Three striking stories intertwine in this American fable of family and fidelity. The author uses a vicious minor mobster in New York to explore the influence of nurture over nature – and it’s a set-up that works surprisingly well. The Family is all about family… isn’t it? That’s just one of the crime-thriller clichés which gets serious scrutiny in this sprawling story.
Set a couple of decades ago, Blood Sons creates a credible CIA scheme to resolve the USA’s ongoing issues with communist-leaning Cuba. Like the Bay of Pigs fiasco and the Iran contra affair, the ramshackle plan carries all the hallmarks of a semi-deniable, outsourced shambles – one which could leave the agents in the field exposed, outnumbered and ultimately abandoned to an unforgiving fate.
But that’s only one thread of the tale. The main narrative focuses on a pair of teenagers – boys on the brink of becoming men. One is an outright thug, brought up by a sleazeball, old-school gangster. The other had an infinitely more wholesome upbringing with a country couple, living on a farm upstate. He studies hard, gets good grades, is dating his high school sweetheart and might just settle down with her. The city slicker, on the other hand, popped his cherry in a backstreet brothel and loves to party nasty on the hard stuff.
The catch is that these boys were mistakenly swapped at birth. The story starts as they begin their new lives with the right parents – a situation they all hate. Much of the book focuses on the boys’ struggle to adapt to their new circumstances – or rather, in the case of the gangster lad, to rapidly establish himself as the big fish in a small pond. He might be the genetic son of a commendable couple, but violence shaped his early existence. And violence is how he solves his problems, how he achieves his aims. So when his attentions turn to the pretty girl next door, you know it’s going to get grim.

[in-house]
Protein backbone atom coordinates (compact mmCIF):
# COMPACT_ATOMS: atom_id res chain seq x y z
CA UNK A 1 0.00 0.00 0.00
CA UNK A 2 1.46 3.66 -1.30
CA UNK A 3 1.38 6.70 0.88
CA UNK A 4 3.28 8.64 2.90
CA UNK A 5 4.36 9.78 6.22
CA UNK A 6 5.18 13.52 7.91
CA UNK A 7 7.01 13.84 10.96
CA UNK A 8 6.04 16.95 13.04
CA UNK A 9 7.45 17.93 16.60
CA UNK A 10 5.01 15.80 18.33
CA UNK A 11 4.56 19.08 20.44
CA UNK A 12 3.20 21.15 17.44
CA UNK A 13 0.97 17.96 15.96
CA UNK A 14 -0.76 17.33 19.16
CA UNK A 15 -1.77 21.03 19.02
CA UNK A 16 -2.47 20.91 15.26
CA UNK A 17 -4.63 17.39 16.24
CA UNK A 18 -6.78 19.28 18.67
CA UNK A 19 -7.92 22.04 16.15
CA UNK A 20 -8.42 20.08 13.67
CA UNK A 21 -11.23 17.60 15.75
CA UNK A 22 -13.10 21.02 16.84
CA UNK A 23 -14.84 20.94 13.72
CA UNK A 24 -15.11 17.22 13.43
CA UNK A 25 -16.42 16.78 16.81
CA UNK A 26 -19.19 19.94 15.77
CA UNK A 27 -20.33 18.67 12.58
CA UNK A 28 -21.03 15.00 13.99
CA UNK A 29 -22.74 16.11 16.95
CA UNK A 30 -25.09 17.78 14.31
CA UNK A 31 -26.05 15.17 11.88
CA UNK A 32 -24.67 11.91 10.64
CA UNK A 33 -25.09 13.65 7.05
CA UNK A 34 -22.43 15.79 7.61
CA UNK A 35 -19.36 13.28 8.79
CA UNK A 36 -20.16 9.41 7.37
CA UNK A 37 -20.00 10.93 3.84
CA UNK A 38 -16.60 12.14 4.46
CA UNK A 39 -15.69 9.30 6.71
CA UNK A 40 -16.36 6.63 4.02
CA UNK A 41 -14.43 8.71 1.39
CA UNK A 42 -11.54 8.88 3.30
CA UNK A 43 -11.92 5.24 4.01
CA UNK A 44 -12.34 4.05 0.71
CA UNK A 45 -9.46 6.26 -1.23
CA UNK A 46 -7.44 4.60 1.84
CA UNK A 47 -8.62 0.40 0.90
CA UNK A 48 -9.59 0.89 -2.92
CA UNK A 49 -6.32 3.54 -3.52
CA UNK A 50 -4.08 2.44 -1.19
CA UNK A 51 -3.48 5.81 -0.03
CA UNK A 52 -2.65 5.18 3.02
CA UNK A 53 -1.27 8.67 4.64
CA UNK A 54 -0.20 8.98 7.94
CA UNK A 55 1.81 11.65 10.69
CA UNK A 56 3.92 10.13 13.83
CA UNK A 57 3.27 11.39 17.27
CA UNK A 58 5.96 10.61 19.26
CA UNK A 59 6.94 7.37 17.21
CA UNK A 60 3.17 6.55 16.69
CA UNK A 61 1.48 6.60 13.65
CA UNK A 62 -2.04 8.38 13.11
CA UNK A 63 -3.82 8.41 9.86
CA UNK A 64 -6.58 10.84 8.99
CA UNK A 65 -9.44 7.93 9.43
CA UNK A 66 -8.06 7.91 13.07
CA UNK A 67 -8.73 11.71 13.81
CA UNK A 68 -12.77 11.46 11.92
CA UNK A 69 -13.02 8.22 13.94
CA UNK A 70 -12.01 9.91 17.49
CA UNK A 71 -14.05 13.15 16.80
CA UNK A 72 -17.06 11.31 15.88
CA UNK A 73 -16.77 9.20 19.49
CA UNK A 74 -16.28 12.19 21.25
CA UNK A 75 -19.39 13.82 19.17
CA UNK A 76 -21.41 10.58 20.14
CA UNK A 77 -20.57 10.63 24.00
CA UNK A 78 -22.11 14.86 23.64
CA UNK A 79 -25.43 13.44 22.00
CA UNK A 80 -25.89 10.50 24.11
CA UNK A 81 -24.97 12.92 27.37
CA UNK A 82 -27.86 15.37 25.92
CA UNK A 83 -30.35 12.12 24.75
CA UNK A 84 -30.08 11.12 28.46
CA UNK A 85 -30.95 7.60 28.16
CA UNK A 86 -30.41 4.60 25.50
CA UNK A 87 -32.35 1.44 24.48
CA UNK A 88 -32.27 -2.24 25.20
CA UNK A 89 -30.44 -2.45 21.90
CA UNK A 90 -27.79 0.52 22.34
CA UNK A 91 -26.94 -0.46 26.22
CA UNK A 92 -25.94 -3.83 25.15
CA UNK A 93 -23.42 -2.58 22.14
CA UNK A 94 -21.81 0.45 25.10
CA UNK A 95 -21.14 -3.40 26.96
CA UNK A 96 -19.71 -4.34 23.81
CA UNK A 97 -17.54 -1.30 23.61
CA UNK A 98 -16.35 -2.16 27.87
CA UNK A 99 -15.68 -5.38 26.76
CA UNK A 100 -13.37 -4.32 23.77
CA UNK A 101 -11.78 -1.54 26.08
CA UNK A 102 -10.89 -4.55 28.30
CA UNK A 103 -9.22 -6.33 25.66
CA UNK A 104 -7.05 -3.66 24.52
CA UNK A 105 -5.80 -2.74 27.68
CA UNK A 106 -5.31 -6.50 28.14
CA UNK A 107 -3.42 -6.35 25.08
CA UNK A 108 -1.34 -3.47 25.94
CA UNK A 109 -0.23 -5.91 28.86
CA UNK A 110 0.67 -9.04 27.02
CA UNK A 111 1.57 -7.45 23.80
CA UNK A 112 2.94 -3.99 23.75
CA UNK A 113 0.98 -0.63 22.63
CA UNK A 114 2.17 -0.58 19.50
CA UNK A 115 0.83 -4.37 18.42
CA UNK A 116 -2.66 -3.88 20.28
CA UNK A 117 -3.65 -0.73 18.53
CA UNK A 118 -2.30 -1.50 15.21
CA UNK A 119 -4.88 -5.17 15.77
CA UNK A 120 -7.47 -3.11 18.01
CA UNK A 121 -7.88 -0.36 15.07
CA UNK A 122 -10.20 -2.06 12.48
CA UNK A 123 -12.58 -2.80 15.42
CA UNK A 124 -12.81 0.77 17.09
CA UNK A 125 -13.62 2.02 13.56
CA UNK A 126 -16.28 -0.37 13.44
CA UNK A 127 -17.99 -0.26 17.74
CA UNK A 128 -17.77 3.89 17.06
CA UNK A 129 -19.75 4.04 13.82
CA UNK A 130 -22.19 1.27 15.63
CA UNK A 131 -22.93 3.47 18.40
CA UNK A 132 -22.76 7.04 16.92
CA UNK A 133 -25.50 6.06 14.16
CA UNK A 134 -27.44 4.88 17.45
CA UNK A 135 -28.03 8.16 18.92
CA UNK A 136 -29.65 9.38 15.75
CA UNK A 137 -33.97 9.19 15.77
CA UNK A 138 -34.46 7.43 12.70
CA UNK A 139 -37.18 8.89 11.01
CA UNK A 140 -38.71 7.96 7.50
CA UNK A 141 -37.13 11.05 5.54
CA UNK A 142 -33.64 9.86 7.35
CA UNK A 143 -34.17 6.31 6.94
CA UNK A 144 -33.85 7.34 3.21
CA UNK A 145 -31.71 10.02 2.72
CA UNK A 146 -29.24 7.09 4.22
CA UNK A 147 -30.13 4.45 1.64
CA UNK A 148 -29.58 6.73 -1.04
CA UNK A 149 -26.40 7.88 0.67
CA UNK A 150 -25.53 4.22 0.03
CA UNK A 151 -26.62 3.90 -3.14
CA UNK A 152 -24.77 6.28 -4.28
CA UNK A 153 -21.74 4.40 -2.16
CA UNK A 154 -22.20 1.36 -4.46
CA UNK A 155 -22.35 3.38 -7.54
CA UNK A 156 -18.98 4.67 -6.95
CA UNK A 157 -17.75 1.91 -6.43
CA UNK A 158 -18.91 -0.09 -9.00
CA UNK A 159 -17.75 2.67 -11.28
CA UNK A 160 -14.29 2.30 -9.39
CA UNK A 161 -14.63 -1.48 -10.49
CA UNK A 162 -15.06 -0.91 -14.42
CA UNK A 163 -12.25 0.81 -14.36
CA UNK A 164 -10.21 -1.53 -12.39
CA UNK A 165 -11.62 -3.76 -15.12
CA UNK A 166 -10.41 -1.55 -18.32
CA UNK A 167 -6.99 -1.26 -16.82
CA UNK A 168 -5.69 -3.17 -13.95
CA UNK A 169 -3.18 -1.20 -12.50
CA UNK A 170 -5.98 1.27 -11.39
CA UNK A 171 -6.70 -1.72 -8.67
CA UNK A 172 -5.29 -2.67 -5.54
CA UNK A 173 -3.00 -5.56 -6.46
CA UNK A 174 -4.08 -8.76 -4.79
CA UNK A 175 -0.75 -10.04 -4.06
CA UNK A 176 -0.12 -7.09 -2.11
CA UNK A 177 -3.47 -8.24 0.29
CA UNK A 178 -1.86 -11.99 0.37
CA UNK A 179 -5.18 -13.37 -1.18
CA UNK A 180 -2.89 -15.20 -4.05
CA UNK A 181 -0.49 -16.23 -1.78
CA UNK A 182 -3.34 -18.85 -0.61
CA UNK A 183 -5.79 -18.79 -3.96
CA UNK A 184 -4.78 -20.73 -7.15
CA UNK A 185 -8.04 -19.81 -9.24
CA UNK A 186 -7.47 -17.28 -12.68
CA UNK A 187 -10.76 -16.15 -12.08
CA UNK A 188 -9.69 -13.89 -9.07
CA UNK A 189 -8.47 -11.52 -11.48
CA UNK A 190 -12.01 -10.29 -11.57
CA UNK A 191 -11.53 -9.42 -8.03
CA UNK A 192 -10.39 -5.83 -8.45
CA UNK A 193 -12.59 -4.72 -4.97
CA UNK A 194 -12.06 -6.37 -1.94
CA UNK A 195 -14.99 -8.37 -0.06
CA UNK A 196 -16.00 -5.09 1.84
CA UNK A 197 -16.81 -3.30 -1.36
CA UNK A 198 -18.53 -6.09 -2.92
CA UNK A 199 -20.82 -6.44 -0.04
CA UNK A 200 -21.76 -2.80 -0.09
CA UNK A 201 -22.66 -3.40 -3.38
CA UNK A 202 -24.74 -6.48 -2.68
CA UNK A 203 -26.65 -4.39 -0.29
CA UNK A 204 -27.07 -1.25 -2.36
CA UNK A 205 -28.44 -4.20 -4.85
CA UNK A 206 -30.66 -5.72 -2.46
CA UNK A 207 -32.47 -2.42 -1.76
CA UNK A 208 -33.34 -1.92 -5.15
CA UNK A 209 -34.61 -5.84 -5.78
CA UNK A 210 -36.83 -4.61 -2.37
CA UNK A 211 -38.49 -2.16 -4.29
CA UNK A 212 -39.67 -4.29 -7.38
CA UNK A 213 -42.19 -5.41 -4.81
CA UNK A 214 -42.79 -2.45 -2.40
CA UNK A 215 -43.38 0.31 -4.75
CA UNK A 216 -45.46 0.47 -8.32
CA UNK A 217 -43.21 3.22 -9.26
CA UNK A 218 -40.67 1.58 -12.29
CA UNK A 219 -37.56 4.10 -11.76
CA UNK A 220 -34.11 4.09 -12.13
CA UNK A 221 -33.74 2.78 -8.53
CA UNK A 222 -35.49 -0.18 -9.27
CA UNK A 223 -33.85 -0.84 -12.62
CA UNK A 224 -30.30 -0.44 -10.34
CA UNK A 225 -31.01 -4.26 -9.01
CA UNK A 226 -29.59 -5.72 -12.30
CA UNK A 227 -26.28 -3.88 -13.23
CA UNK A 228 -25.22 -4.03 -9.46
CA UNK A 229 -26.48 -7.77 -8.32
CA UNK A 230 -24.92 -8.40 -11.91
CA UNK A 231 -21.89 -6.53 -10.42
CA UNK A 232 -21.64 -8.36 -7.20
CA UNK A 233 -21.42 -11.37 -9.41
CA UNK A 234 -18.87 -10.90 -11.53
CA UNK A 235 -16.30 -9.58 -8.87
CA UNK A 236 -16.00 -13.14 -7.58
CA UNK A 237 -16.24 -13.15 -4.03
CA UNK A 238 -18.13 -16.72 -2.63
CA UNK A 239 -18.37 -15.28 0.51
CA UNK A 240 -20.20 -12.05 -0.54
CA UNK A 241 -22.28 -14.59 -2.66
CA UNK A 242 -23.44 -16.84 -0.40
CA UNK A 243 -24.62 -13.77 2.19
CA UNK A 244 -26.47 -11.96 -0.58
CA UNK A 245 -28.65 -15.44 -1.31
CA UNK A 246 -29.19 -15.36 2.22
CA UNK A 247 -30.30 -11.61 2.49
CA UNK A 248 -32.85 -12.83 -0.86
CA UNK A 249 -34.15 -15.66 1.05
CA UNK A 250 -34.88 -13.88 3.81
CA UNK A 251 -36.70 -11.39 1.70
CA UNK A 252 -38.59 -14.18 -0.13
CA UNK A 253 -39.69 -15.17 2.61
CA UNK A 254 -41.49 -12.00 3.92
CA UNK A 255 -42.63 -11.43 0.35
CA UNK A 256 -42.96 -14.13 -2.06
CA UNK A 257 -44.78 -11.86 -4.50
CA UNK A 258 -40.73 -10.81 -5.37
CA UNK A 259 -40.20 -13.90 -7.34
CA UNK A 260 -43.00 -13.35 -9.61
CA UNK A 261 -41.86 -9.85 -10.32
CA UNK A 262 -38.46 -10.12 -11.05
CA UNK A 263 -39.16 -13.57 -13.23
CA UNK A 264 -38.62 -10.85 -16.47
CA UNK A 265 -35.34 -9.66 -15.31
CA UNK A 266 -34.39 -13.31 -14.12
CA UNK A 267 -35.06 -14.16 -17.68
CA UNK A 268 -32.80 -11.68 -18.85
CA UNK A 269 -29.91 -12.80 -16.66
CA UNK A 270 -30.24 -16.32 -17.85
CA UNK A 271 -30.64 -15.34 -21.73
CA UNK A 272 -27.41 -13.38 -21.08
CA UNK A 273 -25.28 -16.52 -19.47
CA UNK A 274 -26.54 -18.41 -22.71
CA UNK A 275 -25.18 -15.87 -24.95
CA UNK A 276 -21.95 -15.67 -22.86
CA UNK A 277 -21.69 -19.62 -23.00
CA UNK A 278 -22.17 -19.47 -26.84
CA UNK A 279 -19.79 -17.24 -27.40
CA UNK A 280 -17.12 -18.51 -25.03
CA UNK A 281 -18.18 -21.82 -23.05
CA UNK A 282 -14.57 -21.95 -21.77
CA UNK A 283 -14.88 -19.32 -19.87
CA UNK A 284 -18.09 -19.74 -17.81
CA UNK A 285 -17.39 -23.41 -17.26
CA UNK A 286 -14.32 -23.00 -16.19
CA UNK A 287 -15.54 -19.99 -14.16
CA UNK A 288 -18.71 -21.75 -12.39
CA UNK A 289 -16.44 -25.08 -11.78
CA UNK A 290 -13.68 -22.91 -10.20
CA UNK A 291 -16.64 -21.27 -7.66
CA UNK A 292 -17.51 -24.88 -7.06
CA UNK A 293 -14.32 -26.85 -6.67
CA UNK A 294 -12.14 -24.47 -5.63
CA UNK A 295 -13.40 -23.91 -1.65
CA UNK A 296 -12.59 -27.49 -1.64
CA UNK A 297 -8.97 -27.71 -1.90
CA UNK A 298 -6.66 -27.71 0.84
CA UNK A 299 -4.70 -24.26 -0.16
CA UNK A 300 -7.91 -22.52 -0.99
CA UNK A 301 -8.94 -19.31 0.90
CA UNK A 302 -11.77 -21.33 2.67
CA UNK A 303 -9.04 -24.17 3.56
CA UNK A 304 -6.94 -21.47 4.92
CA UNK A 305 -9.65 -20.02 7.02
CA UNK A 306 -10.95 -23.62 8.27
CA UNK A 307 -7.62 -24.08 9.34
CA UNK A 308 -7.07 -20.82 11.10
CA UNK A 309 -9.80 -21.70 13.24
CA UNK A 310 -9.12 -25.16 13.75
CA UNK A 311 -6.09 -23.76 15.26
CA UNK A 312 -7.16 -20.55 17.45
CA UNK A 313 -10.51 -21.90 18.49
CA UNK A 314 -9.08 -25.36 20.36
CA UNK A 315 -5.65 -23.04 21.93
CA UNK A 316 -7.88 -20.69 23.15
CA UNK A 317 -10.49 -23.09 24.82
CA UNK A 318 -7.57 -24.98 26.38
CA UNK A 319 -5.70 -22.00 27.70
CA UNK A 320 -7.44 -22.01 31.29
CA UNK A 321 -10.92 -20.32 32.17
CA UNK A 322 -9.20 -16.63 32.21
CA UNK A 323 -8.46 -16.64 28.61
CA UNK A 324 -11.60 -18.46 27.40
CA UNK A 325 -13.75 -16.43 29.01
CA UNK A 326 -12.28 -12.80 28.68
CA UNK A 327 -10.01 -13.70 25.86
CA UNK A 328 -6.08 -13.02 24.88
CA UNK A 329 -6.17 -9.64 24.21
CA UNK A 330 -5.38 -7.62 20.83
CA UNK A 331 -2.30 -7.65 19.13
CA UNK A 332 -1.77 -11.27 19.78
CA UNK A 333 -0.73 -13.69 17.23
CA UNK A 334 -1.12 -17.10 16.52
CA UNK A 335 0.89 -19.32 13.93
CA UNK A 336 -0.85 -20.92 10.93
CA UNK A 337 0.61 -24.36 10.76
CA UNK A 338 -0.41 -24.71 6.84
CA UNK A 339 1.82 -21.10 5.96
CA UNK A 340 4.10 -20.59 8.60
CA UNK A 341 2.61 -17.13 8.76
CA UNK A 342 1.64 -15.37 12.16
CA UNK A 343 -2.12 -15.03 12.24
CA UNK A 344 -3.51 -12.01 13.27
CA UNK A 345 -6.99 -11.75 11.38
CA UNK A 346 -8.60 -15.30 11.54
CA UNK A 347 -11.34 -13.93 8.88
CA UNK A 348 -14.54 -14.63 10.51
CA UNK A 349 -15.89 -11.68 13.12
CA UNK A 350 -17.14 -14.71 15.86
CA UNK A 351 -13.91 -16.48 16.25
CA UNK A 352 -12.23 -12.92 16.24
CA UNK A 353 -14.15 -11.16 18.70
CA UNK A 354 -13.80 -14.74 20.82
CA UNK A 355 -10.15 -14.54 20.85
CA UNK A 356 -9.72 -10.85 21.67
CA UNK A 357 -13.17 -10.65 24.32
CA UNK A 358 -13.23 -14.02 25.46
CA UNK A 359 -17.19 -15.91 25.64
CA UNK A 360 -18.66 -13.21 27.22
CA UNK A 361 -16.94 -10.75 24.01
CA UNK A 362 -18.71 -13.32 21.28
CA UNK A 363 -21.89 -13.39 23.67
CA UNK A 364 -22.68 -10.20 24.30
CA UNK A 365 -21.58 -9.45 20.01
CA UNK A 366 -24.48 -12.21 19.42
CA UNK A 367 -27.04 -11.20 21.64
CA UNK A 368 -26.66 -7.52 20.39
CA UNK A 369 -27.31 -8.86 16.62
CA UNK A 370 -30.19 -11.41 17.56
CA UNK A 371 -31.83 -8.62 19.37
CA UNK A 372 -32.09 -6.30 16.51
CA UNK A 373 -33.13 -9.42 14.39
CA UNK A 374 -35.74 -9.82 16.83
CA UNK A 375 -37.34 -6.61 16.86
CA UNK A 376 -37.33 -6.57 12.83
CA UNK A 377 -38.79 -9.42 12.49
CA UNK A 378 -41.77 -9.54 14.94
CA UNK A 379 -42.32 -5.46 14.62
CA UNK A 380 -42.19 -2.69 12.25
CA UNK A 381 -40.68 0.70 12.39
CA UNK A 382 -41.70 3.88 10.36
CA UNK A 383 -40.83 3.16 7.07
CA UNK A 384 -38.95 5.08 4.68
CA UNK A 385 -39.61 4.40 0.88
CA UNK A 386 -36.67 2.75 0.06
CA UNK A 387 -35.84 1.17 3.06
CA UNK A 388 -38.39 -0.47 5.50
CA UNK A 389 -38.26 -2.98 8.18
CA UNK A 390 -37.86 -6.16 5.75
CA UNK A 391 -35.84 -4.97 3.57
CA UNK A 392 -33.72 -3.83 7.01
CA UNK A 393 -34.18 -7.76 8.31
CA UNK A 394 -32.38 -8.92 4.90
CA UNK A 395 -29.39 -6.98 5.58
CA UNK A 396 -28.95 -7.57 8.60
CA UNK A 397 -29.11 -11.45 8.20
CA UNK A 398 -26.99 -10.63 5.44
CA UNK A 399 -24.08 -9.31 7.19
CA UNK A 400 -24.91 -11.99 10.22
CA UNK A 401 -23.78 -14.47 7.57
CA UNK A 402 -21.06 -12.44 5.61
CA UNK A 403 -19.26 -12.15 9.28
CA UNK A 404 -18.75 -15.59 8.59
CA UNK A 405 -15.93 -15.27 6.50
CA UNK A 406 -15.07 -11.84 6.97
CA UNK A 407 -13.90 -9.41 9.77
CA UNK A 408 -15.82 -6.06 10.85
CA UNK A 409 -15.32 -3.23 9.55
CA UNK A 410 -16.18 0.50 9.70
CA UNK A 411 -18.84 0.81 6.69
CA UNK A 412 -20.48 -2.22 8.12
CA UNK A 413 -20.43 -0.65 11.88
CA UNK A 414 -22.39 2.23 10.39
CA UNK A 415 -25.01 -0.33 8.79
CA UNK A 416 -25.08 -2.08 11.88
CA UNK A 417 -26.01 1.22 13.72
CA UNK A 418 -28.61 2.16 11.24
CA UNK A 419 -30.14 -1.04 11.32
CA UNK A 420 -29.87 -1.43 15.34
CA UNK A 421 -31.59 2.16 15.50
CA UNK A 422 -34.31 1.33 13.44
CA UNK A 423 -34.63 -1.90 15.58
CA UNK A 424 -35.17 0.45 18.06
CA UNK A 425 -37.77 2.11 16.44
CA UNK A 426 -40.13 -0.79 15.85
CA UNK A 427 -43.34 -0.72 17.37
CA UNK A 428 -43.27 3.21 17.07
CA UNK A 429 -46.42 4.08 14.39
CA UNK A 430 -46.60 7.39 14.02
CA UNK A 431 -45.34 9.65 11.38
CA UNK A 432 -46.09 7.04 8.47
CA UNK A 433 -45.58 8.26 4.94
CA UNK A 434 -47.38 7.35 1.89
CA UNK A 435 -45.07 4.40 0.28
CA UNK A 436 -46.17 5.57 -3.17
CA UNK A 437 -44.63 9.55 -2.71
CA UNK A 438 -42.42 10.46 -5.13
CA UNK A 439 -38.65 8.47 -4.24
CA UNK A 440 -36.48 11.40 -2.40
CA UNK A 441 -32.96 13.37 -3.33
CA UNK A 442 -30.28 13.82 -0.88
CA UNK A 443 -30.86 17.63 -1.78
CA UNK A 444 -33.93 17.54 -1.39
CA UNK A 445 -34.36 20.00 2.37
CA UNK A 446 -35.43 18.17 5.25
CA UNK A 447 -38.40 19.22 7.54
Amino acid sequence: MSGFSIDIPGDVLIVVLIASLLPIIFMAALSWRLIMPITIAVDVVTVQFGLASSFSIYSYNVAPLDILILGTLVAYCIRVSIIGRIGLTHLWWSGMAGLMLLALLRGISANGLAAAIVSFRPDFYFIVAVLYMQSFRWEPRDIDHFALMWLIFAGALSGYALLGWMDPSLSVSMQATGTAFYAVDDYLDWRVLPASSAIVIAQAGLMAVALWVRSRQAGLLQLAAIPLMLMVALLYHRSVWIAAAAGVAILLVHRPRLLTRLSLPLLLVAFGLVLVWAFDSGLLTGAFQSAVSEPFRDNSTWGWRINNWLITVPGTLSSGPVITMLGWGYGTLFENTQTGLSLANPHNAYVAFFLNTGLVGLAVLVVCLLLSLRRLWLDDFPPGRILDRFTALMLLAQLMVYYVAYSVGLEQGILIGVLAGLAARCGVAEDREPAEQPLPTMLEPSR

Then there’s the third twist in this tangled tale, involving two CIA agents whose professional relationship is complicated by their volatile personal situation. Working undercover on black ops and intelligence missions, they can’t trust anyone – not their superiors, not the politicians, and possibly not even each other.
For me, the storyline with the undercover operatives was the least rewarding. The people themselves felt like they’d stepped straight out of central casting; she in particular came over like a fantasy character. Think Charlies Angel’s rather than Salt or Atomic Blonde.
By contrast, the scenes of adolescent turmoil are far more credible – you really get the sense of separation and distress when the young lovers are forced apart, and how this actually strengthens their commitment to each other.
This is an early work – his second novel – by an indie author who demonstrates his flair for creative situations and plenty of potential for the future. Blood Sons almost boils over with thought-provoking moral dilemmas, and packs in more than enough action to satisfy hardcore thriller readers.
Reviewed by Rowena Hoseason
Blood Sons by David Liscio is available at Amazon
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